Women in economics

Radio France
Anne Boring, Assistant Professor at Erasmus School of Economics
Erasmus School of Economics

Although university education has been wide open to girls since the 1970s, in both academia and the senior management levels of economic sciences women are under-represented. And economics is no exception, females are underrepresented in many other fields as well. Anne Boring, Assistant Professor at Erasmus School of Economics, conducts research on the influence of stereotypes on performance assessments and is asked for her expertise in Radio France (17 May 2022).

Boring explains that women are in the minority in almost all economic professions. Since the award of the Nobel Prize for Economics in 1969, only two women have received the prestigious prize: the American Elinor Ostrom in 2009 and the Frenchwoman Esther Duflot. Furthermore, only 26% of all academic economists on the Repec-ranking are females.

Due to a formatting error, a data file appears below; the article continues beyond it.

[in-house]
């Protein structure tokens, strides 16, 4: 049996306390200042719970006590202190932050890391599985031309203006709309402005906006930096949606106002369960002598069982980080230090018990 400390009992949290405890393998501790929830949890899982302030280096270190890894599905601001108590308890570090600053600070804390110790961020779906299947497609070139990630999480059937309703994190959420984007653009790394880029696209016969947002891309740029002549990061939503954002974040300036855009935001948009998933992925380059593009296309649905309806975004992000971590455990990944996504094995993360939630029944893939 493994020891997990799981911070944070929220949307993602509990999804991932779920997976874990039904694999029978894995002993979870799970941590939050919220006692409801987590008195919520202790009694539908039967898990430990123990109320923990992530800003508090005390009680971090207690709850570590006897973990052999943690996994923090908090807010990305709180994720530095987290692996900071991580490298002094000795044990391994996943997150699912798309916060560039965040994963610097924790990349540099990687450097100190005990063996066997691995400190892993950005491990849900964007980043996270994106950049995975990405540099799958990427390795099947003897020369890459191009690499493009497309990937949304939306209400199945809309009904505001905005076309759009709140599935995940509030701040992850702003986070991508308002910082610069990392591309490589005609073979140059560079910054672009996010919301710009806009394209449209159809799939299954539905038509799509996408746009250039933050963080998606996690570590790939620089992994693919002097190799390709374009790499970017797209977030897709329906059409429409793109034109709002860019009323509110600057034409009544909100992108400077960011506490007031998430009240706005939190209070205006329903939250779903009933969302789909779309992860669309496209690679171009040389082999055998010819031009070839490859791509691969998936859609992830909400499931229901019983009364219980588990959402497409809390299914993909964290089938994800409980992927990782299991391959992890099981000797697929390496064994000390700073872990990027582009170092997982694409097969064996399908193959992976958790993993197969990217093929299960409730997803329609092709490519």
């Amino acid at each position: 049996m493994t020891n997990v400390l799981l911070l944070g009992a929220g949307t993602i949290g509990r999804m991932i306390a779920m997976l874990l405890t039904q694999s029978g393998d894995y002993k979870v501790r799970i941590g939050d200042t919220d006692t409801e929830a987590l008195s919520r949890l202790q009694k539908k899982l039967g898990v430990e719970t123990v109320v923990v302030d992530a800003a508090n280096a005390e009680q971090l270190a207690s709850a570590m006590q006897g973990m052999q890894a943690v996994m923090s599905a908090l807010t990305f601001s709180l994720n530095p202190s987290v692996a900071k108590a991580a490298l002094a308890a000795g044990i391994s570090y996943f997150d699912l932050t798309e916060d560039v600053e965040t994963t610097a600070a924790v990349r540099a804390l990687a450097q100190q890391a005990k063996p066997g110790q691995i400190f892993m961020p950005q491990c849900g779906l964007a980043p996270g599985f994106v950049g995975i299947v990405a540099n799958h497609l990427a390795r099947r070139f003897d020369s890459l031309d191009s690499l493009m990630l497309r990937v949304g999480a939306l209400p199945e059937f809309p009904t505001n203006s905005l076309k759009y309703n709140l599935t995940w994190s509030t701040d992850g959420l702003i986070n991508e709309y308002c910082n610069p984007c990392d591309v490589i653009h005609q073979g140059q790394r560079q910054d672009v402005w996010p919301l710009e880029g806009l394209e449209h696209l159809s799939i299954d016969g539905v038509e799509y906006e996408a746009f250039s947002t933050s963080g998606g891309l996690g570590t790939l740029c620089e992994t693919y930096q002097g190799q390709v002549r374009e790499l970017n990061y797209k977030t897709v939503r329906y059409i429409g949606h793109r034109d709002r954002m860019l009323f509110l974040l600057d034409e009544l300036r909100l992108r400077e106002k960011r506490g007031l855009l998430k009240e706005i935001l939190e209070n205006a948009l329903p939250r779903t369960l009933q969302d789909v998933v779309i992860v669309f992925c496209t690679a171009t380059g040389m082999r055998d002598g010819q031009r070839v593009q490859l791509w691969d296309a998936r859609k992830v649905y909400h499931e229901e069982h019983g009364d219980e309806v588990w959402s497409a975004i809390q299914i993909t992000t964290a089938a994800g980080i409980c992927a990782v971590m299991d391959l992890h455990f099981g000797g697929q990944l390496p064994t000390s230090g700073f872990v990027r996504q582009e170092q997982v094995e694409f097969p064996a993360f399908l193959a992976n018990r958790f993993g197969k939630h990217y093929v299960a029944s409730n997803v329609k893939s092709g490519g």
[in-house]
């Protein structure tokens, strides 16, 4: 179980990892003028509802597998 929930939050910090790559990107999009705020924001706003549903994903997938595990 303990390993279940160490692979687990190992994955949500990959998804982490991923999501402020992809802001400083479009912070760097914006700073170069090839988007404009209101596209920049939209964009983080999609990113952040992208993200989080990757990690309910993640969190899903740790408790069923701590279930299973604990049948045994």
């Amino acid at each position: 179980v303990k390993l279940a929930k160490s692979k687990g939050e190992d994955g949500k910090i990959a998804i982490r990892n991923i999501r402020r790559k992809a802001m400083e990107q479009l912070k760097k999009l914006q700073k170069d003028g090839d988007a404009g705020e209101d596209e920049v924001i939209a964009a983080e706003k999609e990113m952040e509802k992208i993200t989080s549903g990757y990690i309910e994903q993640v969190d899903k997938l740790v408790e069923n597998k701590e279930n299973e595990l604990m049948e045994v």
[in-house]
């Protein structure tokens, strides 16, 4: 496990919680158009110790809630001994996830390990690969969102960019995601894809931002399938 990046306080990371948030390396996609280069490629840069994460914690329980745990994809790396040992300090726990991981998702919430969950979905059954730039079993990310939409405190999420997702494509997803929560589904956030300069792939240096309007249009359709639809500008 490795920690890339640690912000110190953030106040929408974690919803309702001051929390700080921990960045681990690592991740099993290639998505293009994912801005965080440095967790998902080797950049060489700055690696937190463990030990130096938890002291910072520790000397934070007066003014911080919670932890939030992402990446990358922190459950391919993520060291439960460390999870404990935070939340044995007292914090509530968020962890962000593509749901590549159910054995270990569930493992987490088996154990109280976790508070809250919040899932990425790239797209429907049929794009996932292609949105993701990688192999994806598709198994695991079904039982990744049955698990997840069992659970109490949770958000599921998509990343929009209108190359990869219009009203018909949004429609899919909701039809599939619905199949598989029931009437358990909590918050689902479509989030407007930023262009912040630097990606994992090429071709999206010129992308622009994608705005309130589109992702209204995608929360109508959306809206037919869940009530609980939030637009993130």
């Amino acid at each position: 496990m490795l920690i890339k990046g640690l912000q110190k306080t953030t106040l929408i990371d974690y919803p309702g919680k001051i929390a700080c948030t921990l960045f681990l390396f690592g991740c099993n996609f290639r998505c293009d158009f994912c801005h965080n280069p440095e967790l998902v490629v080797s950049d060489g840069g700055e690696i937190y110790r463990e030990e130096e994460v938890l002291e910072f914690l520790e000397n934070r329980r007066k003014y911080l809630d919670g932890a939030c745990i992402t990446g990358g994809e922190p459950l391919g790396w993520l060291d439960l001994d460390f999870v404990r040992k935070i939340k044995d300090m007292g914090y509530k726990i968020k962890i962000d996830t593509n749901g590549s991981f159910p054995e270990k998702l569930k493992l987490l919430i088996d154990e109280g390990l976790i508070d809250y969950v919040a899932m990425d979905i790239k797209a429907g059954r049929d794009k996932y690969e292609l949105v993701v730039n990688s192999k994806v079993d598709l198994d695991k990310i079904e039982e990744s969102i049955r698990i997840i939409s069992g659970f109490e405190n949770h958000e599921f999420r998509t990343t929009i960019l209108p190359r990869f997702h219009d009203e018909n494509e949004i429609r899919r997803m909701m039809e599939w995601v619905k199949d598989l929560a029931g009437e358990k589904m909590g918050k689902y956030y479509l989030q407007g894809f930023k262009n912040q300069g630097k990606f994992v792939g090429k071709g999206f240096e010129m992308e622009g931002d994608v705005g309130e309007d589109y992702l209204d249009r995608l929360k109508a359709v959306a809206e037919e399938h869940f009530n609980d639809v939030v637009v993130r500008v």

Stereotypes

Within economics, there are certain fields in which women are more represented than other fields. For instance, labour economics, development economics, health, education, happiness economics, and gender economics are fields with relatively many women. Fields such as macro-economics, finance and econometrics are less occupied by women. Boring reasons that this is due to women not being listened to in fields that are not typically feminine.

Assistant professor

Anne Boring, Assistant-Professor

Assistant Professor Anne Boring joined the Economics department at Erasmus School of Economics in 2017. She is also Head of the Women in Business Chair, Sciences Po, Paris (LIEPP & PRESAGE) and Research Fellow at Tinbergen Institute. in 2021, she got appointed as Research Fellow at the Women and Public Policy Program of Harvard Kennedy School, Cambridge, Massachusetts, United States.

More information

For the whole item by Radio France, 17 May 2022, click here.

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